Insulation: The external wall insulation system included a flexible liquid-applied airtightness layer, 120mm of mineral wool insulation and a final coat of waterproof white render. Applying external insulation to a rendered masonry building should be straightforward, but the complex cavity, parapet and basement garage construction created some challenges. The cavity walls were re-filled with insulation. The innovative approaches to maintaining continuity of insulation and airtightness, where this needed to switch between internal and external strategies, were the key technical lessons from the project.

Carlton Chapel House. Image credit: Anne Thorne Architects


Airtightness: The cavity walls adjoining the neighbouring property made the discontinuity between internal and external airtightness layers difficult. The airtightness barrier needed to cross over from the outside to the inside at the party wall.

In response to this challenge, the project included a pioneering new technique for cavity construction. The airtightness barrier for the project was on the outside of the building, except at the party wall where the cavity at corners was filled with airtightness foam creating an airtight barrier column that linked the two walls. Hollow floor beam ends, built into the internal cavity walls, were also filled with airtight foam.


Carlton Chapel House. Image credit: Anne Thorne Architects

The party wall to the adjoining property also received internal airtightness treatment, as well as woodfibre internal wall insulation.The final airtest result came in at 0.66 ACH@50 pascals, an excellent result for EnerPHit, which allows up to 1 ACH rather than 0.6 ACH for Passivhaus certification.

Structural issues: The cracks in the concrete block cavity walls and hollow beam floor required extensive masonry stitching, and additional support for the cantilevers was necessary to rectify the structural issues.


Key team

Client: North Camden Housing Coop     

Architect: Anne Thorne Architects

Quantity Surveyor: Peter Gittins

M&E: Alan Clarke

Contractor: HA Marks

Structural Engineers: Corbett and Tasker

Carlton Chapel House. Image credit: Corbett & Tasker



The procurement process included a two-stage tender process, with a detailed survey of construction, structure and services, full-stage design, and a traditional contract where the client retained risk. The project was complete within the budget and programme, with only a short extension of time needed for extra structural works. The successful management of the construction tendering process and onsite procedures are replicable lessons for future projects.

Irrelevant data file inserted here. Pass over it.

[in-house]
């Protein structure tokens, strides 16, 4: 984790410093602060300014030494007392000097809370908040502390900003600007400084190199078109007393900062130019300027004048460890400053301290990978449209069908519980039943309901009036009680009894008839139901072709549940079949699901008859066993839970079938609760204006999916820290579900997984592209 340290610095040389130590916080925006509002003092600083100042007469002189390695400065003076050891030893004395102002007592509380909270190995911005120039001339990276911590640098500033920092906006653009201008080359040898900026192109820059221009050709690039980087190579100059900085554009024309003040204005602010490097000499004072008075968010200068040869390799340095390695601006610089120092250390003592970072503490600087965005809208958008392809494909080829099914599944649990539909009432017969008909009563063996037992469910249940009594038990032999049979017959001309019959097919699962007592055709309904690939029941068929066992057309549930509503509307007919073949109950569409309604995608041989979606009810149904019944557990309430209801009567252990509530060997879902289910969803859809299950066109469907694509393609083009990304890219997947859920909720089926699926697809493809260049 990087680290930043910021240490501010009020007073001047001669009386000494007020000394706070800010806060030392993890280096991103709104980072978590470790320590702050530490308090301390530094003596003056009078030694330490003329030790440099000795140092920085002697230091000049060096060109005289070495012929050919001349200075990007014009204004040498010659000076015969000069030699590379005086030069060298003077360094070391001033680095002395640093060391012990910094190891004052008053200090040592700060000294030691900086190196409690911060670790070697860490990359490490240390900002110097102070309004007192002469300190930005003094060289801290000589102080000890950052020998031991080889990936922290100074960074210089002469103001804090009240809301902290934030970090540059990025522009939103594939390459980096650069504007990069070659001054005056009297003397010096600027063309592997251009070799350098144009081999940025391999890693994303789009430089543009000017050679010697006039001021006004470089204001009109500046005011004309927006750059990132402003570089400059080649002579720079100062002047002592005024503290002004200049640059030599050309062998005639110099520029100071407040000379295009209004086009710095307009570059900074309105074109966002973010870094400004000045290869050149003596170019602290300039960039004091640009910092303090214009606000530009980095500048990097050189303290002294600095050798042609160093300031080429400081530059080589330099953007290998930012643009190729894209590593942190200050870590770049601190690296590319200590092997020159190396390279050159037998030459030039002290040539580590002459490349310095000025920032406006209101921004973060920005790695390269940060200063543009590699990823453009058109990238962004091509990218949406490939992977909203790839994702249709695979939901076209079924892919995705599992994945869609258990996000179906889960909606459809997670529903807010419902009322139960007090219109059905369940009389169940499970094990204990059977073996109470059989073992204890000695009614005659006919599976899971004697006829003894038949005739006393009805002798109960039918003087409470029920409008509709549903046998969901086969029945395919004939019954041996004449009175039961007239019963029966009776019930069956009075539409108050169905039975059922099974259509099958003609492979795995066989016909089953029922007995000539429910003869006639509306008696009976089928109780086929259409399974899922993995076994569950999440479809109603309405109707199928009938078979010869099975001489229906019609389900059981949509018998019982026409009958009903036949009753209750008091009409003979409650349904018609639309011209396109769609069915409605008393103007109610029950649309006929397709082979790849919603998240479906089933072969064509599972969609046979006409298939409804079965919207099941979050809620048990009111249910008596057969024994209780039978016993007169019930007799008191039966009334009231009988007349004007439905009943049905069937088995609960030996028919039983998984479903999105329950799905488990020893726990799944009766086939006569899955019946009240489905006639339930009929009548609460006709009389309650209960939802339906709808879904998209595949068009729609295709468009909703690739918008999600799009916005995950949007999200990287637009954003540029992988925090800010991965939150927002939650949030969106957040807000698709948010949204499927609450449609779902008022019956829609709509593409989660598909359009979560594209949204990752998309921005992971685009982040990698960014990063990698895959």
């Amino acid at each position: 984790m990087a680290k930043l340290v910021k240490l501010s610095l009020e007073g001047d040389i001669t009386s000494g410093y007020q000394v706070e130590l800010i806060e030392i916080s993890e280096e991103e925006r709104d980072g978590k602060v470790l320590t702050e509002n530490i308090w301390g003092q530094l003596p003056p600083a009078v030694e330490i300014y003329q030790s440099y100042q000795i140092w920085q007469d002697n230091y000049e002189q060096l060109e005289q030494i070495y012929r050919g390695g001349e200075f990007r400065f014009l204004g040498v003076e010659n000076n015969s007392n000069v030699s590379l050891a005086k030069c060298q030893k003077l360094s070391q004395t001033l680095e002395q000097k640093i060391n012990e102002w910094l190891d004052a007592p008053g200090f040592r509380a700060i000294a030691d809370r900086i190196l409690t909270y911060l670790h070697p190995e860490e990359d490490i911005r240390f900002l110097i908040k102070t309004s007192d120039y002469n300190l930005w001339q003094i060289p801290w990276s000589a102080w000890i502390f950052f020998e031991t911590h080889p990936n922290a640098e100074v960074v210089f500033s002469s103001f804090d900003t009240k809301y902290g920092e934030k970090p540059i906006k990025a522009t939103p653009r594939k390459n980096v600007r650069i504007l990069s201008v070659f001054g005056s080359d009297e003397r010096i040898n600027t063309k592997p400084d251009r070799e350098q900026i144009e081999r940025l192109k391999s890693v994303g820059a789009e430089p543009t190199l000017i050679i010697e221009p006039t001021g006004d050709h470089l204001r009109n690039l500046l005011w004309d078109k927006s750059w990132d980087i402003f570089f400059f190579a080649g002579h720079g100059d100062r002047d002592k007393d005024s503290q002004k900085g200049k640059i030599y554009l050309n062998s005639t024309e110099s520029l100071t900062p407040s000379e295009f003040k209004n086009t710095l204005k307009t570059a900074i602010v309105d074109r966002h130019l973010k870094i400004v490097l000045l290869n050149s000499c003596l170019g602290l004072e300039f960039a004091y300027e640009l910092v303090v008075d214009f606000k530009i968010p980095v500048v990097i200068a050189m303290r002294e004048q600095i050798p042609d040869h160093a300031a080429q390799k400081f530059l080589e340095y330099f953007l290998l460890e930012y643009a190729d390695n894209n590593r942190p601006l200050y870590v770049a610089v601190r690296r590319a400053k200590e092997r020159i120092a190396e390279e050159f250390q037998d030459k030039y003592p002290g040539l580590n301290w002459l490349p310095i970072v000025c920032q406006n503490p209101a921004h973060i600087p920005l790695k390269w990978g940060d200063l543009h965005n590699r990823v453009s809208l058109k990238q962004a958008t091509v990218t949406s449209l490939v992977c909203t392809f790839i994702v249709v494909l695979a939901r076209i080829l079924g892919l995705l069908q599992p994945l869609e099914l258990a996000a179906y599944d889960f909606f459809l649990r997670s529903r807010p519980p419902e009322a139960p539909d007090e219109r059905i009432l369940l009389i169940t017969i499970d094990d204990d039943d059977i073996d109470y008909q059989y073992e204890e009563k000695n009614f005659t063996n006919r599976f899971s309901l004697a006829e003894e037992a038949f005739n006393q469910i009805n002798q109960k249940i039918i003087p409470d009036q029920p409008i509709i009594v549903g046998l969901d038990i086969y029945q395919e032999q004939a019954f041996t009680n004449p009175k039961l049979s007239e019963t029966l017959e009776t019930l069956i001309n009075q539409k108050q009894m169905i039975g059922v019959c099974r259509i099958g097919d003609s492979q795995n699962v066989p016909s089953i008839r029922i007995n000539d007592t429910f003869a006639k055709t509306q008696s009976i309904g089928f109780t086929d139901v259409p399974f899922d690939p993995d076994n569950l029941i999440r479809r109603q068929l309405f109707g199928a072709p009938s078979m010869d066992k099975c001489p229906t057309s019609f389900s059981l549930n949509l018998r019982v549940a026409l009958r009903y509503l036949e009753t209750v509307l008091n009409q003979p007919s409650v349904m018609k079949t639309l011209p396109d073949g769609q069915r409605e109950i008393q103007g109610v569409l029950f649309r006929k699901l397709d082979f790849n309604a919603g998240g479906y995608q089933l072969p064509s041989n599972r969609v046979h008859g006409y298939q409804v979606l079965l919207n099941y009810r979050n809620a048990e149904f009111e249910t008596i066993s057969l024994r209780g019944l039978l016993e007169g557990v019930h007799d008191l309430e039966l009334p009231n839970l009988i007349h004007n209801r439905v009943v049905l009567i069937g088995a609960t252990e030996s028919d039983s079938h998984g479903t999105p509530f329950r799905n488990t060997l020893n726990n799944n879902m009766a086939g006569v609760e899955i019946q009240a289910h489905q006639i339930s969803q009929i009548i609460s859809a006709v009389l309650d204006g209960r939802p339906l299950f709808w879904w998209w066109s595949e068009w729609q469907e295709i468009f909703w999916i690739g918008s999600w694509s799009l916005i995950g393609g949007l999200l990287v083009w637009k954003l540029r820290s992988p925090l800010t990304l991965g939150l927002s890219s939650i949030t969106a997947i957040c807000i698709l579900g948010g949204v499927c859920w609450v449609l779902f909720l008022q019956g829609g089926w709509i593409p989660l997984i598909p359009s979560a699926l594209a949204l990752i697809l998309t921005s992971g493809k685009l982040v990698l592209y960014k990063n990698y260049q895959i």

The onsite work was of an exceptional standard, with the contractors appointing an effective and knowledgeable airtightness champion. There was also excellent site management, with the contractor efficiently organising work and pricing variations. The subcontractors on the project were also engaged through having been consulted. It was also important that, as project architects, we were on site weekly.

Fran Bradshaw, Anne Thorne Architects


Carlton Chapel House. Image credit: Corbett & Tasker Carlton Chapel House. Image credit: Corbett & Tasker


Residents' feedback

Residents moved back into their flats in 2019. Post-occupancy evaluation reveals that as well as improved energy savings and warmth, residents are reporting better air quality. Noise problems are reduced by removing shared flues, minimising penetrations between the flats, and thanks to triple glazing.

Carlton Chapel House. Image credit: Anne Thorne Architects

The energy consumption of the flats reduced significantly, with heating and hot water bills reduced by up to 90% for tenants. For tenants, this has meant that they’re able to live in a warm, affordable home – with fuel poverty no longer a concern. What’s more, as a co-op, we know that we’ve made the right choice for the planet as well.

North Camden Housing Coop


Carlton Chapel House. Image credit: Anne Thorne Architects Carlton Chapel House. Image credit: Anne Thorne Architects


Asthma improved. Big improvement with chronic chest infection – now seems to have cleared. Warm temperatures and no dampness in the flat.

Tenant feedback

Monitoring took place during an unprecedented UK Heatwave – and highlighted the importance of summer comfort considerations with increased frequency of extreme weather. The Trust hopes to explore this further in the 2021 UK Passivhaus Conference, alongside the 'Keeping Cool' tutorials.


We aim to use the experience we have gained on this project to re-evaluate our plans and look forward to more innovative solutions to decarbonise the whole of our stock – helping local people in North Camden, as well as the planet. 

North Camden Housing Coop


Further Information

Carlton Chapel House

Passivhaus Social Housing: Maximising Benefits, minimising costs

Previous PHT story: EnerPHit upgrade warms homes on Arctic Street - 18 November 2019

Previous PHT story: EnerPHit at scale - 15 November 2019

Triodos Bank: Kickstarting the retrofit revolution - 04 August 2021

HA Marks: Passivhaus EnerPHit - Exceeding the standard

Corbett & Tasker: Carlton Chapel House, Arctic Street